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The Billion-Dollar New York City Exodus

The Billion-Dollar New York City Exodus

Similar to many end-of-the-world movies,…

Is U.S. Real Estate Bouncing Back?

Is U.S. Real Estate Bouncing Back?

While there haven’t been many…

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The Real Winners Of The Real Estate Business

WS

America has become a renter nation, and Wall Street is loving it.

More households are renting than at any point in 50 years, thanks mostly to the cataclysmic housing bust of a decade ago. Nearly 37 percent of households now rent compared to 31 percent in 2006, while home ownership has remained relatively flat. You would need to go back to 1965 to find a time when home rentals were that high.

Meanwhile, Wall Street is confident that this trend will persist, with financiers who loaded up on homes at pennies to the dollar at the height of the crisis now rushing to buy even more despite home prices being at all-time highs. And they are not your typical home investors-- sovereign-wealth funds, hedge funds, insurance companies, pensions and asset managers are all piling in for a piece of the action.

Investors purchased 29,000 homes in 2017, a massive 60 percent increase compared to the previous year according to real estate investment firm, Amherst Capital Management LLC. That also marked the first time in five years that investors purchased a disproportionately large number of homes in a single year.

Cashing In On the Rentals Boom

Large investors looking to profit from the home rentals boom are increasingly targeting wealthier tenants by securing single-family homes instead of apartments in places like Phoenix, Atlanta, and other fast-growing metros. Related: How Corporate America Is Filling The Gaps In Public Education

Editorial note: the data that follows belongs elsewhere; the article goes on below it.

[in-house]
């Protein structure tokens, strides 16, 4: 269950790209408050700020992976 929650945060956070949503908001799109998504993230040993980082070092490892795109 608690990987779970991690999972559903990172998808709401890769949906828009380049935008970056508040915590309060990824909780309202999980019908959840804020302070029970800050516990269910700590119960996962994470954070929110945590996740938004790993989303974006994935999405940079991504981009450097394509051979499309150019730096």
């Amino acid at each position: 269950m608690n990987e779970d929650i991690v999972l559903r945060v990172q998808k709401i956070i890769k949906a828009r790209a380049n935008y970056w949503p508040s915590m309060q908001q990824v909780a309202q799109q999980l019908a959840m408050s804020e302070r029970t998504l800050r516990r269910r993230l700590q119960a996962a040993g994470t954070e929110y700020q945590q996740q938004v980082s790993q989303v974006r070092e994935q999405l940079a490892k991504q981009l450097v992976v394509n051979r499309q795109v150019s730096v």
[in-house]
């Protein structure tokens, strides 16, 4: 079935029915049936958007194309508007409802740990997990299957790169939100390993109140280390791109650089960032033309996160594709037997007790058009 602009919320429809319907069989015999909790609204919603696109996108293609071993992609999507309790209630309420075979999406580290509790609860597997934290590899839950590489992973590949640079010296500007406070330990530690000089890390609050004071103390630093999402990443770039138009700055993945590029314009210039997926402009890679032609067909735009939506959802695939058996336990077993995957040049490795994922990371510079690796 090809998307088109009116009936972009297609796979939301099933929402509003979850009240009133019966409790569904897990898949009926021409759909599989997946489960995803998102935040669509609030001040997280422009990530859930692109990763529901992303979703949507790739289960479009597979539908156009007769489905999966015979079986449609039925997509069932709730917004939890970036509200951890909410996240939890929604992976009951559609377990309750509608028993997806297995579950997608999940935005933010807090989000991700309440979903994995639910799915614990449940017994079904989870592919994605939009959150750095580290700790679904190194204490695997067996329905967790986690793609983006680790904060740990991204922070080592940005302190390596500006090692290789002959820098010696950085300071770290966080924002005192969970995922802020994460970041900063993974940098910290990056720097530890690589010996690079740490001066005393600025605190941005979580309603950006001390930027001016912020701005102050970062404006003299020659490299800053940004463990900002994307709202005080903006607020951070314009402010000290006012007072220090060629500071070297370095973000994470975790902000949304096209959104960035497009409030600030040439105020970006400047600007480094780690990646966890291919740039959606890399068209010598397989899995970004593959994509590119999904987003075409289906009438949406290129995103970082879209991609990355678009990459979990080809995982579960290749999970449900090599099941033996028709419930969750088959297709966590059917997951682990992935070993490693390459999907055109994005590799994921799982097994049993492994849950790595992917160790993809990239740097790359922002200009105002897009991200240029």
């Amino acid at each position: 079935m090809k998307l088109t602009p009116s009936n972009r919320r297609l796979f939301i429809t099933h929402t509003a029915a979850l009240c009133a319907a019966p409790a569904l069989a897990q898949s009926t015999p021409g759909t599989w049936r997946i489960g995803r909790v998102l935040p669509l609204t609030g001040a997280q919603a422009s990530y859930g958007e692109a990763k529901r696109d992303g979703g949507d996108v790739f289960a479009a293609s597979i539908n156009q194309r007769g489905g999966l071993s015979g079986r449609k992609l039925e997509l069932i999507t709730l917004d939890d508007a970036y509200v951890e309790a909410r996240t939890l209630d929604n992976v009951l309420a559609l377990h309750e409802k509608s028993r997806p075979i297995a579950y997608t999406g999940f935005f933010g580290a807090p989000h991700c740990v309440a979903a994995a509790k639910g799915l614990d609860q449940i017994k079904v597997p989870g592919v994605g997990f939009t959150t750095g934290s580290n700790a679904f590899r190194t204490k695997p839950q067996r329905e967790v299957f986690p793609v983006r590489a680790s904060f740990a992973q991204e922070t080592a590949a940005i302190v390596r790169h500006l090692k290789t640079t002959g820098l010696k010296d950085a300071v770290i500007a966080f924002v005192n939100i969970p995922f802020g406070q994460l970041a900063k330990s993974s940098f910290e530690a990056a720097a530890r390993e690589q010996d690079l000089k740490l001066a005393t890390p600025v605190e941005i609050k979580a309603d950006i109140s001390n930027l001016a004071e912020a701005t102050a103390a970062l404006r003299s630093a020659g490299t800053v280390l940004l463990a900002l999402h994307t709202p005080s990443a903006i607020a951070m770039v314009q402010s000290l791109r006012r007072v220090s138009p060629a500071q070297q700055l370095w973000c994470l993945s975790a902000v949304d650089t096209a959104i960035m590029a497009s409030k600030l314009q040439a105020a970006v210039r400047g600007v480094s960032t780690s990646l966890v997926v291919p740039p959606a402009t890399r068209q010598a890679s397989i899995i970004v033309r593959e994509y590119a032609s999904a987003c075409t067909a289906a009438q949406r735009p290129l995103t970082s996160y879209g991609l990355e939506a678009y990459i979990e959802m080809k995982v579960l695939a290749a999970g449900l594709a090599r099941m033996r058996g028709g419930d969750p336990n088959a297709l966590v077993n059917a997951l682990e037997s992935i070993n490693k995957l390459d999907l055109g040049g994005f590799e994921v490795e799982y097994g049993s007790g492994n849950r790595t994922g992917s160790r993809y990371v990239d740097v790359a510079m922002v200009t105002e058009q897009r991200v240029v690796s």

This demographic tends to have a couple of children and need more bedroom and living spaces than typical apartments can offer. They are also likely to be more willing to stick in one place and weather rental increases as long as it’s in a good school district.

Further, the economics favor single-homes over apartments--apartment numbers have risen significantly over the past couple of years thus driving down rental yields.

Pretium Partners LLC, an investment firm, has announced that it has raised $1 billion to add 26,000 rental units to its portfolio.

In markets where housing inventories cannot meet demand, investors are building new homes.

South Florida-based Transcendent Investment Management LLC has secured $250 million to build thousands of rental homes in Southeast Florida.

According to real estate data firm, ATTOM Data Solutions, rental home investments are growing fastest in Green Bay, Wisconsin; Sevierville, Tennessee; Anchorage, Alaska; Myrtle Beach, South Carolina; Syracuse, New York and Charleston, West Virginia.

Renting Is The New Norm

The reason why more Americans are preferring to rent than buy is pretty straightforward—most (64 percent) live in counties where renting takes up a smaller portion of their paychecks compared to buying. Yet the funny thing is that the median home price is actually cheaper than renting in 240 of 447 U.S. counties.

So why the contradiction?

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It’s all about getting the best bang for your buck. With a strong jobs market, people want to stay mobile since most cannot afford houses near urban centers where they are likely to get higher-wage jobs.

Further, the  Republican tax bill has complicated the whole buying vs. renting calculus. Under the 2017 tax code, a three-member household with annual income of $150,000 would be better off buying if monthly rent exceeded $1,507.

Under the new tax code, however, the same family would have to be doling out $1,885 per month in house rent to make buying worthwhile. With the national average rent currently around $1,405 and growing at a fast but manageable clip of three percent per annum, it will take a couple of years before the math begins to favor home buying once again.

By Alex Kimani for Safehaven.com

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